For two years, the Palestinian Authority has been receiving electricity from the Israel Electric Company. In that time, the PA has racked up a an accumulated debt of around NIS 500 million ($156.8 million USD) to the IEC. And like any company, the IEC cannot continue to carry such a debt on its books; it needs to be paid. A report on this is here: “Amid heavy debt, PA delegation head to Gulf on fundraising mission,” by Daniel Siryoti, Israel Hayom, October 28, 2021:

In mid-October, the IEC issued the first of two notices sent to the PA about the outstanding debt. This week, the second notice was issued; it said that if the debt was not paid within one week, power will be cut to various PA-controlled areas of the West Bank.

Meanwhile,Israel Hayom has learned that due to the PA’s severe shortage of funds and amassing debt, a delegation of senior Palestinian officials left Ramallah several days ago on a fundraising mission to Gulf and Arab states.

A senior PA official told Israel Hayom that the IEC debt issue would be resolved in the coming days.

The Palestinian Authority has less funds, as compared to previous years, because the donors in Europe and in the Gulf have become disenchanted with the PA. The European donors are disturbed by the massive corruption in the PA, whose leaders have diverted so much of the aid money into their own pockets, as well as those of their relatives and friends The Europeans are now convinced that there is no , prospect of the PA reforming itself, and casting out the corrupt; the EU is unhappy, too, that the PA continues to ignore its repeated promise to cleanse its schoolbooks of antisemitism. Among the Gulf Arabs who were once such generous donors to the PA, there is a belief that the Palestinians have been indulged and supported by them long enough, that their leaders, in both the PA and Hamas, are thieves, and – as the Saudi Crown Prince angrily told Mahmoud Abbas in 2018 – they should “accept whatever deal the Americans offer.”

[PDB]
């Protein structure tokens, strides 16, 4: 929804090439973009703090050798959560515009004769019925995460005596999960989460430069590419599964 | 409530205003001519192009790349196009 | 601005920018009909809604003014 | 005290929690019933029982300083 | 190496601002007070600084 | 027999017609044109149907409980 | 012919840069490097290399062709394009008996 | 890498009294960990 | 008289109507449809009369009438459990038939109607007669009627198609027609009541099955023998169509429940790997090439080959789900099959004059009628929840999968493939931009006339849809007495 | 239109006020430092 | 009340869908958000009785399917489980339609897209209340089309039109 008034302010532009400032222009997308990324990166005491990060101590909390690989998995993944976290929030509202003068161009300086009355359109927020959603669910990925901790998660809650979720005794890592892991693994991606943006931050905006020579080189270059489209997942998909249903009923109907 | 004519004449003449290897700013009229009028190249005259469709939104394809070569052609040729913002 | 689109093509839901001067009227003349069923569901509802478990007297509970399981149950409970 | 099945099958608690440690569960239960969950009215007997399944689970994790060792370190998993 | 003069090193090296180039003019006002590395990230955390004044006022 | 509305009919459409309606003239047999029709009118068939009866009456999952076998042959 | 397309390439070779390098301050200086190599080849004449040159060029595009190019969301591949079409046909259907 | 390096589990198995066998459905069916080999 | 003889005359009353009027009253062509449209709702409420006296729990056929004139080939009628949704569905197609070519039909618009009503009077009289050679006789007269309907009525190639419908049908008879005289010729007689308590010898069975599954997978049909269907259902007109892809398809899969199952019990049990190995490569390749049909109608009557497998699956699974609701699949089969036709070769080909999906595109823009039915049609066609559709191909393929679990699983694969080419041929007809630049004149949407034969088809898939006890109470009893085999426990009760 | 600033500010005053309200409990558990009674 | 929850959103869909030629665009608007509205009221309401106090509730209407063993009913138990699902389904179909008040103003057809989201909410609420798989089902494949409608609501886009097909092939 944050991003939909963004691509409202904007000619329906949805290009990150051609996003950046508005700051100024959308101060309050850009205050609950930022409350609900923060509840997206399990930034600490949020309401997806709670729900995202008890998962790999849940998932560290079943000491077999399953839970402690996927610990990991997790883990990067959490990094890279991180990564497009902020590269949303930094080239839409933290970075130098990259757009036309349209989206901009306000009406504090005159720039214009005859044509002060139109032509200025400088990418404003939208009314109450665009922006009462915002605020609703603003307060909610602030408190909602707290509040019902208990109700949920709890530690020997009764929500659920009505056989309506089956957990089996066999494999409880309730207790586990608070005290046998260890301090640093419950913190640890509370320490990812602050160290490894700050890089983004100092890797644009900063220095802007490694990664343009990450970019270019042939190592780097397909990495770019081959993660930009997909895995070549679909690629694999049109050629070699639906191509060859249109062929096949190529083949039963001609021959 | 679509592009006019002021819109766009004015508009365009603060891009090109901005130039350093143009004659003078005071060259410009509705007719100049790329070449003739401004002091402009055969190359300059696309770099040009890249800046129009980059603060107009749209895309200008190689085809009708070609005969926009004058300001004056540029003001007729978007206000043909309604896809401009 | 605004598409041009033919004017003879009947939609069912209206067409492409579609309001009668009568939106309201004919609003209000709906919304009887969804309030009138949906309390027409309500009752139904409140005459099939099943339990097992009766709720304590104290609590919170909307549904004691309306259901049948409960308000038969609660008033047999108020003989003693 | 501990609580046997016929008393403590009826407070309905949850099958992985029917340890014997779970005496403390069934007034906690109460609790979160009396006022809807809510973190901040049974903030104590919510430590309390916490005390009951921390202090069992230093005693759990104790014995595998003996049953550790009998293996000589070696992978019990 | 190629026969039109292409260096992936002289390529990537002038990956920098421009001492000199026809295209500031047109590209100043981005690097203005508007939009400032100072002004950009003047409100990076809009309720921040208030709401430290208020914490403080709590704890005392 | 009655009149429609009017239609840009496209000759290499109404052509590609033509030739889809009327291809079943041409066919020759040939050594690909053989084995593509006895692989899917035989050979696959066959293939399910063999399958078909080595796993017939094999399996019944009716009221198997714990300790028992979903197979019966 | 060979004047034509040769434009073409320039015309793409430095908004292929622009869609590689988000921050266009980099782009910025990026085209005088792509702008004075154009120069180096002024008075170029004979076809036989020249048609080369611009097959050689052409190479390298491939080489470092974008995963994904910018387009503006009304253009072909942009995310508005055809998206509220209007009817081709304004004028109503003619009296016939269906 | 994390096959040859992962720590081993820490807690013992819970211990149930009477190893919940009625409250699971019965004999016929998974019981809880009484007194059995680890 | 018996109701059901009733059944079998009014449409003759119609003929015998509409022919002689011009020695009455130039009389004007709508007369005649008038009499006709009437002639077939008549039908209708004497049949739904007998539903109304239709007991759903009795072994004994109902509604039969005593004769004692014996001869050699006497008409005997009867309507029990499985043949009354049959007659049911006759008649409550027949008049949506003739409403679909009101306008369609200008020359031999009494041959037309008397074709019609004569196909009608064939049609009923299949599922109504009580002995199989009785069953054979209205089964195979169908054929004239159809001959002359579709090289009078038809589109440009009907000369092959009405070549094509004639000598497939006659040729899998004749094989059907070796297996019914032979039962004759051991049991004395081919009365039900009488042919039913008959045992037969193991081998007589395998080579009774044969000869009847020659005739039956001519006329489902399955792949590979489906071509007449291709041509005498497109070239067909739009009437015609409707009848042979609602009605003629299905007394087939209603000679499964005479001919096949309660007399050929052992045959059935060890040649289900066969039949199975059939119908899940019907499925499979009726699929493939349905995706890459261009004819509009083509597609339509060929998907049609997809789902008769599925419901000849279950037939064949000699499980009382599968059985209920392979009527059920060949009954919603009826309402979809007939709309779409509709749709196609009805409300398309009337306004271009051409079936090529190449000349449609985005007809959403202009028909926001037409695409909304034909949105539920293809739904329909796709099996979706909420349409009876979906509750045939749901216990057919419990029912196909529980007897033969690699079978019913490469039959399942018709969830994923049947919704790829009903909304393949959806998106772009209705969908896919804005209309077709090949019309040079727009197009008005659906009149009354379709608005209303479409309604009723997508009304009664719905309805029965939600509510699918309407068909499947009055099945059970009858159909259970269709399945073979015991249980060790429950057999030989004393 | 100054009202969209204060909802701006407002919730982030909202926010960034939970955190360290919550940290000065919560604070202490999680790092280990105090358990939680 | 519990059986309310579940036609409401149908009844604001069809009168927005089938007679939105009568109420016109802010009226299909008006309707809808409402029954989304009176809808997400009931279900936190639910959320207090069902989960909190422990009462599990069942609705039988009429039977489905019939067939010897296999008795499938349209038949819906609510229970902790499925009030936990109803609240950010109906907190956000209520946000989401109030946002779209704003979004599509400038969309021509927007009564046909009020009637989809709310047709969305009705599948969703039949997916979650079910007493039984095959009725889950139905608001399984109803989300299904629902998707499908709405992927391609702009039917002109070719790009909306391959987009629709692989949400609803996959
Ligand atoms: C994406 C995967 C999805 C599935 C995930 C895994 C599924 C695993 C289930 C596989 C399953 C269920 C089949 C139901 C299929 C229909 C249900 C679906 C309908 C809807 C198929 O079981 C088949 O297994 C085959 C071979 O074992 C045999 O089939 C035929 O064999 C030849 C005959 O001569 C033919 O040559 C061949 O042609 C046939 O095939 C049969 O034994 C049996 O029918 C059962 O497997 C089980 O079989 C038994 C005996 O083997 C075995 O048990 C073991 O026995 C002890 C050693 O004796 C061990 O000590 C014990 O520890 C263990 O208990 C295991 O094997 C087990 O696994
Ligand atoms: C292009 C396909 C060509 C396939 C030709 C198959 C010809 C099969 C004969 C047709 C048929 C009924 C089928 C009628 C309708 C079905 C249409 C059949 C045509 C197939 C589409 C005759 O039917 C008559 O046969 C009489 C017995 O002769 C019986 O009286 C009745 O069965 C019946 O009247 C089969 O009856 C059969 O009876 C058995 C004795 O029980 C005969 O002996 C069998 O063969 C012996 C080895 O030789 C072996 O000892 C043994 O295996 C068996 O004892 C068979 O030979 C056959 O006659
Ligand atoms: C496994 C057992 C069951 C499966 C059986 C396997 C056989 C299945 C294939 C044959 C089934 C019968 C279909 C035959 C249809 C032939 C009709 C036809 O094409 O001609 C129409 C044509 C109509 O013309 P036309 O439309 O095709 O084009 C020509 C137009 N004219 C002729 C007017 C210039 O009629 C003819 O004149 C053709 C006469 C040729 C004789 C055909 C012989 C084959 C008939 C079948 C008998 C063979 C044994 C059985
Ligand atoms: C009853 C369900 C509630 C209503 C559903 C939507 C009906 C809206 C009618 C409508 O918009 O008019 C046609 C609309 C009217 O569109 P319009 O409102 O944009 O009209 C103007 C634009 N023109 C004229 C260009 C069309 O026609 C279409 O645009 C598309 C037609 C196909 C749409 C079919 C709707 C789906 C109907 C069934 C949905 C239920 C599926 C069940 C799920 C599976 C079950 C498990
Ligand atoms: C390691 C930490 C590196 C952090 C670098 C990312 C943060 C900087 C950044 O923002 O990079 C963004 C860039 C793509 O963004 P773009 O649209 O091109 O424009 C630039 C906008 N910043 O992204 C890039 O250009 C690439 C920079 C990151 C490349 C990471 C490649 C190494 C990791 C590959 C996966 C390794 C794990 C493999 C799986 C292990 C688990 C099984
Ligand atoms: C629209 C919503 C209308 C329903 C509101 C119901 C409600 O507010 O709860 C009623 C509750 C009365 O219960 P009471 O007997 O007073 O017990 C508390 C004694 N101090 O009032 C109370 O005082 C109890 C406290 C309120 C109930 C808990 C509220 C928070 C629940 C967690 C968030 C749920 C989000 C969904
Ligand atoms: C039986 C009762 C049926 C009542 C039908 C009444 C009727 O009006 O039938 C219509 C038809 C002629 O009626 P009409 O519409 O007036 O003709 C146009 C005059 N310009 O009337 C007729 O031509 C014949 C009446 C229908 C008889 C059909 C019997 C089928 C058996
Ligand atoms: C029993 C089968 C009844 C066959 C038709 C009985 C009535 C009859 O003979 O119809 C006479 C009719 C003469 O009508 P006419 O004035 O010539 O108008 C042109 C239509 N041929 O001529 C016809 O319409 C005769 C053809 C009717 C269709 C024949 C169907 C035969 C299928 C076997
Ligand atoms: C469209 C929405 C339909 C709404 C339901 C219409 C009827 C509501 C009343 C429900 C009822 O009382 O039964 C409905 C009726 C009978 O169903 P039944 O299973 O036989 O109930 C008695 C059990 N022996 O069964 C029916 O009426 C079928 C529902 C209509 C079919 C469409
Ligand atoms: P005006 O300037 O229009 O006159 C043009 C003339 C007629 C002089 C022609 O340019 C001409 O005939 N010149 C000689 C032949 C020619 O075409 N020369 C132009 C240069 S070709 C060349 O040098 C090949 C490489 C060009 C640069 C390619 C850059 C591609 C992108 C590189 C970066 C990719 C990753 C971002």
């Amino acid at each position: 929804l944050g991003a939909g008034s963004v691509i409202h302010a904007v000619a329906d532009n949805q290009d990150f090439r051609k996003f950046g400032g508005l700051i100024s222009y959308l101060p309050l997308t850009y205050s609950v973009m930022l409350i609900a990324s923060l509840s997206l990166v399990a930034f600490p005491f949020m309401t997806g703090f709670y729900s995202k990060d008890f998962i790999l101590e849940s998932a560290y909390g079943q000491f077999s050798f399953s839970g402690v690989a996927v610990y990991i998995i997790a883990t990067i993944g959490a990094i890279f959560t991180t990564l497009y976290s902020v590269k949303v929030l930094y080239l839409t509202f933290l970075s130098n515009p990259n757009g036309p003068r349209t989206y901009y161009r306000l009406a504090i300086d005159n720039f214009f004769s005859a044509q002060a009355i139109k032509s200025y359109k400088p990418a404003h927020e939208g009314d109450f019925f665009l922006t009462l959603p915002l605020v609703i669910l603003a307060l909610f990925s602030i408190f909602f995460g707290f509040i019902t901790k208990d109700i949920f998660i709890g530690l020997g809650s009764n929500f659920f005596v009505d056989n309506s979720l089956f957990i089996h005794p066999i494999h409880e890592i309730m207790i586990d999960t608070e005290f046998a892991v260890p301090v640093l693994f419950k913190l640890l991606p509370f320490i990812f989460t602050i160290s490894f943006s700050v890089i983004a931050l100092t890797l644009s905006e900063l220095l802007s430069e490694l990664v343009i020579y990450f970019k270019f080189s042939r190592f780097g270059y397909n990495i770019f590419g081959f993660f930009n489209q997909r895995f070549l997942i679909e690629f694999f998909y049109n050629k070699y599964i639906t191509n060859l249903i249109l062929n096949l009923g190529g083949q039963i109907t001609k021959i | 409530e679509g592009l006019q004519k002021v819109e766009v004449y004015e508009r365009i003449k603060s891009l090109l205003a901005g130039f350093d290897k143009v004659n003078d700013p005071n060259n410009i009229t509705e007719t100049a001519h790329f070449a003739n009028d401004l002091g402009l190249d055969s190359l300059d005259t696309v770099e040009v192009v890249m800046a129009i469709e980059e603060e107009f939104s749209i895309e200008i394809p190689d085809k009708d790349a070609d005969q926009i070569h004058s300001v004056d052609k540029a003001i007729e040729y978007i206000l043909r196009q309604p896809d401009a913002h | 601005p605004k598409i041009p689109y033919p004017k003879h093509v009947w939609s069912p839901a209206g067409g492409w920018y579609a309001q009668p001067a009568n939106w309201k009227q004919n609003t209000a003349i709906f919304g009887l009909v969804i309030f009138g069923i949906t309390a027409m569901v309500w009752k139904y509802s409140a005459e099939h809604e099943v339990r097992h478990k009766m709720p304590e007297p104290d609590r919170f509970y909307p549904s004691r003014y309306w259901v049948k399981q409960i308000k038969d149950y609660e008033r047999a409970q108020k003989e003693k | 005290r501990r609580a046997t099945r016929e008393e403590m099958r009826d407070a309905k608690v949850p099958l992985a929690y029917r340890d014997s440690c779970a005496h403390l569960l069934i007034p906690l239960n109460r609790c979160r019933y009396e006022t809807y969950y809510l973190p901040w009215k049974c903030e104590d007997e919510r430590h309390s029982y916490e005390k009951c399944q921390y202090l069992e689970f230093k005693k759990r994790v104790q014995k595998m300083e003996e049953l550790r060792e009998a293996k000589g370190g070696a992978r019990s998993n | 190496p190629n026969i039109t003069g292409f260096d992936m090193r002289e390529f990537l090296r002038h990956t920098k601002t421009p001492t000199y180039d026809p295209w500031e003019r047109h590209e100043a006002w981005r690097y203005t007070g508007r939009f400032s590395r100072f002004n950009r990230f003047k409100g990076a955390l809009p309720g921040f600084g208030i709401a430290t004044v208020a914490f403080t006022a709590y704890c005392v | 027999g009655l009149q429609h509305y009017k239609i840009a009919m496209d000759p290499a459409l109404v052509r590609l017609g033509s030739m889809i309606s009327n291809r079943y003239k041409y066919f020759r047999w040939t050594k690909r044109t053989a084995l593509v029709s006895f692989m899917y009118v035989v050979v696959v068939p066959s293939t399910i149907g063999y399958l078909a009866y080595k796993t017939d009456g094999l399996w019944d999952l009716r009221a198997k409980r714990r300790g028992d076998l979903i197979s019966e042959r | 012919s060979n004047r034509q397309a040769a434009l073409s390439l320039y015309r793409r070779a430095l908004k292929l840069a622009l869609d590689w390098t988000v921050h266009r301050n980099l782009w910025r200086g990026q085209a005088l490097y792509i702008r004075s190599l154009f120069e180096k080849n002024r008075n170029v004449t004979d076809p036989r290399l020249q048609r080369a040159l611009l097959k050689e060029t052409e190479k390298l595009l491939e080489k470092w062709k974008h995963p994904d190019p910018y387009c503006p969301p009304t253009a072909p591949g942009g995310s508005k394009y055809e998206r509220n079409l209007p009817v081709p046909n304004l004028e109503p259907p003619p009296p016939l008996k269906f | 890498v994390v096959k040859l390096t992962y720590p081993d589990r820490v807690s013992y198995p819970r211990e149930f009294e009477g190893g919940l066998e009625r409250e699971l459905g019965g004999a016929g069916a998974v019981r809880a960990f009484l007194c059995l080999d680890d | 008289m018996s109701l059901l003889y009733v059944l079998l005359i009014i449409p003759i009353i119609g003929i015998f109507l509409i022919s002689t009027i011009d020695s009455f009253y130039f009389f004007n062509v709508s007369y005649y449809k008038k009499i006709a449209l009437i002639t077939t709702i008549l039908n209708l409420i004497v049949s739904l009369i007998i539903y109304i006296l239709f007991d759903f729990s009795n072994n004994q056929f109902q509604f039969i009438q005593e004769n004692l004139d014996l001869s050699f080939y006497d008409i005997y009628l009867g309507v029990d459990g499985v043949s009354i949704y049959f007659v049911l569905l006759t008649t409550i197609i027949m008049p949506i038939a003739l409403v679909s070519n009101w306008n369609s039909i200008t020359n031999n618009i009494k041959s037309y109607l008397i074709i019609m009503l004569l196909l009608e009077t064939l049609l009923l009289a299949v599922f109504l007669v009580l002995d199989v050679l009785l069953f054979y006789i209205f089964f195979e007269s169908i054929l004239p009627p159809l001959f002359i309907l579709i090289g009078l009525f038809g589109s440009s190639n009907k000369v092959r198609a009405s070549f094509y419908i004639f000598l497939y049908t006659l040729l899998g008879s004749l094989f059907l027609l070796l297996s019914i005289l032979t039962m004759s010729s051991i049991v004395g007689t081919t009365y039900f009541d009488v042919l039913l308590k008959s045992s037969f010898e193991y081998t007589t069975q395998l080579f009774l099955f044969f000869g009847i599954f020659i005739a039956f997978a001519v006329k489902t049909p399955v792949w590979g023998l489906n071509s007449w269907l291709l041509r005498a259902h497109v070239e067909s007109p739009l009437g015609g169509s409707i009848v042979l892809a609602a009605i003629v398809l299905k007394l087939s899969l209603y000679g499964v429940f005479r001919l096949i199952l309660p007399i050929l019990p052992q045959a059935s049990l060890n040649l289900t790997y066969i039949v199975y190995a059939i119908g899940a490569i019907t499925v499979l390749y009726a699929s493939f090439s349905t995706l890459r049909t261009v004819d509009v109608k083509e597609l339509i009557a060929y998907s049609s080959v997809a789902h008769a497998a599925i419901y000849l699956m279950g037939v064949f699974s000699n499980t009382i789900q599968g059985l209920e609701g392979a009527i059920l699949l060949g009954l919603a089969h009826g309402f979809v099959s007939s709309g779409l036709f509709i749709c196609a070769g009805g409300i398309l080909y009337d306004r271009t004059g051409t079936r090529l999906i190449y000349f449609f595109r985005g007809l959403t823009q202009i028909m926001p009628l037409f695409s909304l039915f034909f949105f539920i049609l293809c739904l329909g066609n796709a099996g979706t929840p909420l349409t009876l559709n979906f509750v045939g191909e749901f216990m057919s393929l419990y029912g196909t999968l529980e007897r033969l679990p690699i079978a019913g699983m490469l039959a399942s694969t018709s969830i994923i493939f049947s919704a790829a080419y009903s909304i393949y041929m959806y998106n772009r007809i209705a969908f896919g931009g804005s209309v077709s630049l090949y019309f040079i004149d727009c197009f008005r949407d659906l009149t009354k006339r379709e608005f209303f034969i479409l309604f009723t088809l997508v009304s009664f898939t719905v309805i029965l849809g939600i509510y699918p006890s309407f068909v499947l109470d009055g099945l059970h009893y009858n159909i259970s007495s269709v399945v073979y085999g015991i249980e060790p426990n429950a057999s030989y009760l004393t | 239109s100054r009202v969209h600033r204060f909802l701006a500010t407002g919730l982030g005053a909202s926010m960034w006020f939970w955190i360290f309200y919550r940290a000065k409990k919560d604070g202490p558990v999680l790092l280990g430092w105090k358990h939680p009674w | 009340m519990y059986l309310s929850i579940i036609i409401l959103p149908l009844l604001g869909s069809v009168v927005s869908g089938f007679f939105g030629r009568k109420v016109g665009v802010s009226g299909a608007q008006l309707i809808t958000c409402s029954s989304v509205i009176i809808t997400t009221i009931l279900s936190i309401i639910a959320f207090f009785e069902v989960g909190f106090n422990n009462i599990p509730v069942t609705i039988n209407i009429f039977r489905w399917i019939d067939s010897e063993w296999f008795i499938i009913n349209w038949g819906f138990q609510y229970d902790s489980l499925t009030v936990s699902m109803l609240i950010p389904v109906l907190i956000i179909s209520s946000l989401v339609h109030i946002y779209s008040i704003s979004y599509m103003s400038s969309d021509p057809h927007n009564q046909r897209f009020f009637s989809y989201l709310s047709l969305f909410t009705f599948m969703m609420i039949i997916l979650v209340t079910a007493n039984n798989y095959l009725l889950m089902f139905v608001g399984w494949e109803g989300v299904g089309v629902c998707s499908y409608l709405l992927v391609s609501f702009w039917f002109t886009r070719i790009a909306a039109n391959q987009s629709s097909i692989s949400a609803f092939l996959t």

What is most disturbing about the PA’s failure to pay its bill is that it could easily pay the IEC bill If it so chose. All it has to do is rearrange its priorities. The PA is not broke. It continues with its “Pay-For-Slay” program, according to which it provides generous stipends both to imprisoned terrorists and to the families of terrorists who died during the attacks they carried out. The “Pay-For-Slay” program costs the PA about $350 million a year. Its unpaid electricity bill from the IEC amounts to about $78 million a year, that is, less than one-quarter the amount that the PA spends on its “Pay-For-Slay” program.

All Mahmoud Abbas need do to pay the IEC’s unpaid electricity bill is to take that $156.8 million from the “Pay-For-Slay” budget for 2021-22, which will still leave that program with $200 million that can be used to subsidize terrorists and their families, even after it pays in full what it owes the IEC. The PA will still be rewarding past, and incentivizing future, terrorism, but not quite to the same horrific extent as it has been until now.

Does anyone find that unfair? Doesn’t the IEC deserve to be paid for the electricity it has provided unstintingly for two years, putting up with non-payment by the PA for as long as it could, but finally demanding what it is owed, in the full knowledge that despite its constant poor-mouthing, the PA still has enough to spend $350 million a year on its Pay-For-Slay program?